The Big Question
It’s a personal question, but it’s one that must be asked: What has it cost you to follow Jesus?
This past Sunday I had the privilege of preaching Luke 6.12-26. There Jesus considers those who are poor, hungry, weeping, and rejected as ‘blessed.’ They are to be happy. He even commands them to rejoice!
Why would that be blessed? Doesn’t all of human history testify to our striving as a race to get away from poverty, hunger, weeping, and rejection? Why should these people be happy?
Jesus answers: Theirs is the kingdom of heaven. Their future reward is greater in eternity which will never end. They will be comforted, they will laugh, they will be accepted. You see, it’s not the mere notion of poverty that Jesus prizes, but rather the reason for the poverty:
Blessed are you when people hate you and when they exclude you and revile you and spurn your name as evil, on account of the Son of Man!
These people are not blessed because they have nothing; they’re blessed because following Jesus has cost them everything. See the difference? They valued Jesus so much and this world so little that they gave up this world and its passing comforts for the next world and its unfading riches.
Are You One of Them?
Obviously, here in the west, we still live in a time when the comparative cost to following Jesus is much less than it was in other eras (see Adam4d’s graphic rendition of that) and even other places in the world right now. And yet, this reality still stands: the ones to whom the kingdom belongs are, by definition, those people who are willing to suffer loss for the sake of the Son of Man.
Are you one of his people? Does the kingdom belong to you? Do you believe that it’s worth suffering loss?
Two Reasons to Ask
Have you ever asked yourself questions like this?
It’s worth asking: What has it cost me to follow Jesus? What have I had to give up for the sake of being faithful to him?
We’re not all called to become destitute, but if following Jesus in a world that hates him has cost us nothing at all then we should ask again if we’re actually following him at all. The first reason to ask, then, is simple: to determine if you’re actually one of his people.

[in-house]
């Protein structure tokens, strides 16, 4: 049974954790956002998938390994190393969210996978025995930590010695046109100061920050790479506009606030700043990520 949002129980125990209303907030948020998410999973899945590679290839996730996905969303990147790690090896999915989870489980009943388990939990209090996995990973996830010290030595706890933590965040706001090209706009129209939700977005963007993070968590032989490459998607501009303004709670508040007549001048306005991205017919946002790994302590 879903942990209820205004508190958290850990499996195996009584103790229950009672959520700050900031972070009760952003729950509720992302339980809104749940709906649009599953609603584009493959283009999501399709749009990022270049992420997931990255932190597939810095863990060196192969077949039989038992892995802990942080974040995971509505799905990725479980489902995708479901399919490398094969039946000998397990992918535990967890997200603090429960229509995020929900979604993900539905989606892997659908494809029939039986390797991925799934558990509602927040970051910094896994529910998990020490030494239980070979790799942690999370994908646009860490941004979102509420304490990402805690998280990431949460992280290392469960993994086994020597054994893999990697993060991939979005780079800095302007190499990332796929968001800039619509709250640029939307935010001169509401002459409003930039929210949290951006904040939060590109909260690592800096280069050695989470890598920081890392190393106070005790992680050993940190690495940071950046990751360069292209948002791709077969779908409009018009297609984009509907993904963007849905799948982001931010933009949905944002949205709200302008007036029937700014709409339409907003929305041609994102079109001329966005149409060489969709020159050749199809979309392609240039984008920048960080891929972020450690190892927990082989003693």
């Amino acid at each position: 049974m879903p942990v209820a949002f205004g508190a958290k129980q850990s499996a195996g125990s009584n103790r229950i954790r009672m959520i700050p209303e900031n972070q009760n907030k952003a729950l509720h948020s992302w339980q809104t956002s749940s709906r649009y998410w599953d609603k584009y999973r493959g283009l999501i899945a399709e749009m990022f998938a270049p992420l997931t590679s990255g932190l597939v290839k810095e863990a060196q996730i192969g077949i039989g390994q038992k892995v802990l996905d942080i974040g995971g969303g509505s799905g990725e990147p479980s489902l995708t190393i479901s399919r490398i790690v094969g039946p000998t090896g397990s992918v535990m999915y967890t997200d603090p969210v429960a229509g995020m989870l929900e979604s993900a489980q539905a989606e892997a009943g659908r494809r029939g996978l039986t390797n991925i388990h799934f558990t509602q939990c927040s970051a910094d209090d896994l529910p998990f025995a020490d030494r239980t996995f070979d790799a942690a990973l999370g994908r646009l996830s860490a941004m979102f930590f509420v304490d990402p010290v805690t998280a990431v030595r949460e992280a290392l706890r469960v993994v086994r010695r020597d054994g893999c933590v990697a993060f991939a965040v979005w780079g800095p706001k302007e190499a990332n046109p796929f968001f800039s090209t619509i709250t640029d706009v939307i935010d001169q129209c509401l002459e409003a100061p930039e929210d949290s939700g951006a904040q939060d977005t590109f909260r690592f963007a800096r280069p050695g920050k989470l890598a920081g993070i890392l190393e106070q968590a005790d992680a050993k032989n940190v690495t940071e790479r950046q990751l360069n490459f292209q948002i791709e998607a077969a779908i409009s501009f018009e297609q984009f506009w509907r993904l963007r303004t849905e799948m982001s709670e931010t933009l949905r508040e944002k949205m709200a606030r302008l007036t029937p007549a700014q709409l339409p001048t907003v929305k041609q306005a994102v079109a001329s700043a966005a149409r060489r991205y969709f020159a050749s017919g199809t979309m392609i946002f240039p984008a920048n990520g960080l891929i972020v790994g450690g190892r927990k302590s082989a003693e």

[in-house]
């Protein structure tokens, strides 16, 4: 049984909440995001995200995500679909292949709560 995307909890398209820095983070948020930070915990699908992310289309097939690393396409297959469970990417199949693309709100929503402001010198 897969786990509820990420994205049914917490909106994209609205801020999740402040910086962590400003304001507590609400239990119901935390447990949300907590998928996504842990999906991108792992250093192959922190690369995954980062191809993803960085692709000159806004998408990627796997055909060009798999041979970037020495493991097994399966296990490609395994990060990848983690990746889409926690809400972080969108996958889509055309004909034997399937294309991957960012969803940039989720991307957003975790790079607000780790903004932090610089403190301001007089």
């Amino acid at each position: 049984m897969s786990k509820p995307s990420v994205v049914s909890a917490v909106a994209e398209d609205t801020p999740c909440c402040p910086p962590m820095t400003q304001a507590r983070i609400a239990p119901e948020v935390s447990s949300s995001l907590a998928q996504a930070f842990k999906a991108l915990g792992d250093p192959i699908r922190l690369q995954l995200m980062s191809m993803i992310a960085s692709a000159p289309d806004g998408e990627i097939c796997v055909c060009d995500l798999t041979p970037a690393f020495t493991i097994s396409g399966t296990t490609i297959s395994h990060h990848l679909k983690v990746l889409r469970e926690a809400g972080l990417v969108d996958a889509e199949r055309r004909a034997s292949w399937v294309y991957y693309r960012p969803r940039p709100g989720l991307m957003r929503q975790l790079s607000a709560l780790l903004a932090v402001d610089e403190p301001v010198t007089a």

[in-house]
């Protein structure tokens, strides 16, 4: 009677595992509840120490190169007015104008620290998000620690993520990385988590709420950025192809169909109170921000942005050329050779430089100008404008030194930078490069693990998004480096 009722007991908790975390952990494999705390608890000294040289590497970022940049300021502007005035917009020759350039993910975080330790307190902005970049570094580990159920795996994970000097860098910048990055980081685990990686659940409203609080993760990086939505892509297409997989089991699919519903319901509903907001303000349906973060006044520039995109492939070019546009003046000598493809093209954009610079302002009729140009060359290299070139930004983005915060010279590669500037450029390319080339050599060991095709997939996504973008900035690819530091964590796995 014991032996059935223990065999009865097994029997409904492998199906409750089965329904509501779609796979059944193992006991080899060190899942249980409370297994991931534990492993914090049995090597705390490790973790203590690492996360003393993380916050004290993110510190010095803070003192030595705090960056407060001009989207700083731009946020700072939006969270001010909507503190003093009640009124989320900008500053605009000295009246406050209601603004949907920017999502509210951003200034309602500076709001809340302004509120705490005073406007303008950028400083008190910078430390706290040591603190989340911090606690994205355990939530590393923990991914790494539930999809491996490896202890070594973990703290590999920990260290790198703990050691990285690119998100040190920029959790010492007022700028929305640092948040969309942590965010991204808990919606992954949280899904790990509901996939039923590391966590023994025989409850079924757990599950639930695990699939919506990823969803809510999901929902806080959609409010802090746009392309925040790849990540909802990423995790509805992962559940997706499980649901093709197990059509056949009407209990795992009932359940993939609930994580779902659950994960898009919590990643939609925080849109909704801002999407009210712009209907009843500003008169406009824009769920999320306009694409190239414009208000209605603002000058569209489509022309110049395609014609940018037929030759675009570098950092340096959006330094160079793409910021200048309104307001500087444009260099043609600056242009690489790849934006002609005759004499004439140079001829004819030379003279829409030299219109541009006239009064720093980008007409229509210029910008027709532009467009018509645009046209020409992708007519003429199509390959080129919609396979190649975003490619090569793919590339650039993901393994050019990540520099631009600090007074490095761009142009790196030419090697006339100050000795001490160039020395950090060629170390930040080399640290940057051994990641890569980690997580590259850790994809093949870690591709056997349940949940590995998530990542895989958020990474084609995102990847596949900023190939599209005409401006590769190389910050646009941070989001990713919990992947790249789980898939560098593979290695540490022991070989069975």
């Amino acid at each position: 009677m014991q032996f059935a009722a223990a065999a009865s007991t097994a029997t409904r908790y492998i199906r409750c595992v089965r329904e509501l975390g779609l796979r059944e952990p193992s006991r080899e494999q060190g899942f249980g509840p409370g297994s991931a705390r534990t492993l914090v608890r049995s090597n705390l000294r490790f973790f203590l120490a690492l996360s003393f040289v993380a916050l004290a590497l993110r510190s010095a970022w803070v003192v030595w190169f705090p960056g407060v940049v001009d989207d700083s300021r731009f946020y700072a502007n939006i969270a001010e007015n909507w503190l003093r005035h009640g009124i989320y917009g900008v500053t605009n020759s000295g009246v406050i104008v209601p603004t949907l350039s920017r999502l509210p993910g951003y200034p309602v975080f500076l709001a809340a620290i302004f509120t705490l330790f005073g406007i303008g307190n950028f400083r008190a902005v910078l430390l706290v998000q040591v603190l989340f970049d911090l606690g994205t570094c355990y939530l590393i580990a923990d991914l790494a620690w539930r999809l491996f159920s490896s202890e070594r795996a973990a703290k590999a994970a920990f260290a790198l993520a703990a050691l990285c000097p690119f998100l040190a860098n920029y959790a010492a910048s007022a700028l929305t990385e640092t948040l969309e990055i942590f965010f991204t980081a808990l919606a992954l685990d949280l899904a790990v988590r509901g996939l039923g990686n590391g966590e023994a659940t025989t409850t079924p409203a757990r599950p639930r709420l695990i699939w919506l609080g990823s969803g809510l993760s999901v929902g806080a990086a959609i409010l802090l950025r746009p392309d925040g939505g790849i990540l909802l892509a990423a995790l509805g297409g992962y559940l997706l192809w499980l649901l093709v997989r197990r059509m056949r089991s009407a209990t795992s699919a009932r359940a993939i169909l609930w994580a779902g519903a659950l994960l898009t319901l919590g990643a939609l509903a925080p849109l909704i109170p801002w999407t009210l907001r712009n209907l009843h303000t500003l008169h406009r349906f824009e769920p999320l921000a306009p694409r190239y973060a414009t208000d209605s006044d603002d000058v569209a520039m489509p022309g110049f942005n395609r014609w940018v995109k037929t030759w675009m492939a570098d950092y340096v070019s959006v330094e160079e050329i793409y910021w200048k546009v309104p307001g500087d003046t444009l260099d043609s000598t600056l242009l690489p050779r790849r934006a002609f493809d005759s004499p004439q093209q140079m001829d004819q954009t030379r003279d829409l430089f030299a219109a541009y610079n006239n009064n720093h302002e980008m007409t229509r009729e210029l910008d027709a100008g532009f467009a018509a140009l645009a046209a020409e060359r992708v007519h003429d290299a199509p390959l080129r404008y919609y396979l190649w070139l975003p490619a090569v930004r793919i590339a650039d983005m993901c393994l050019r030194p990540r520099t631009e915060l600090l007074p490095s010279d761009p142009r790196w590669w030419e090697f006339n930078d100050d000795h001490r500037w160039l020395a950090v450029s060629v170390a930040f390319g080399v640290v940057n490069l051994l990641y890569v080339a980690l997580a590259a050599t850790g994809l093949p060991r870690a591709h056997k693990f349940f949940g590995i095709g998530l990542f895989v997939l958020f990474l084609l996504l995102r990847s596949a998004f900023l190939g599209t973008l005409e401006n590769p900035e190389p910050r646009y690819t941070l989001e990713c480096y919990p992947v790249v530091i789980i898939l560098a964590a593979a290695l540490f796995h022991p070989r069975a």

The second reason is a little more encouraging. If you have given up comfort for Christ, remembering this reality will bring strength to your faith. When I asked myself that question this past week, I was expecting a whole lot of conviction. And I got it. But you know what surprised me? I actually got a lot of encouragement as well.
You see, though I haven’t been martyred or lost my family for the gospel, there is actually a quantifiable, verifiable, well-felt track record in my life of things that my faith has cost me (and our family!).
Sure there are many moments when I’ve chickened out from sharing my faith, and many times when I’ve refrained from acting how I should because I’ve been afraid of the cost. And those are the moments Satan loves to bring to mind. But the truth is that for most of us, even here in the west, there has been a cost.
We’ve given up salary, promotions, vacations, house upgrades, car upgrades. We’ve lost relationships, friends, and the respect of family members. There are people in the world who genuinely dislike us now because of our allegiance to the Son of Man. There are people who hate us for our stand against sin (like the prophets of old).
So what do we do with that? Far from any kind of pride, that kind of recollection ought to bring assurance and hope. The first step to giving up even bigger things is to remember how when we lost these things, God was there. He kept his word. There was sorrow, yes, but there was a deeper joy, grounded in deeper dependence and deepening trust. The more we have known the cost, the more we have known his provision.
So ask the question. Catalogue results. Be convicted or be encouraged, or more likely, be both. But let the question strengthen your faith so that you cast yourself on him more and more.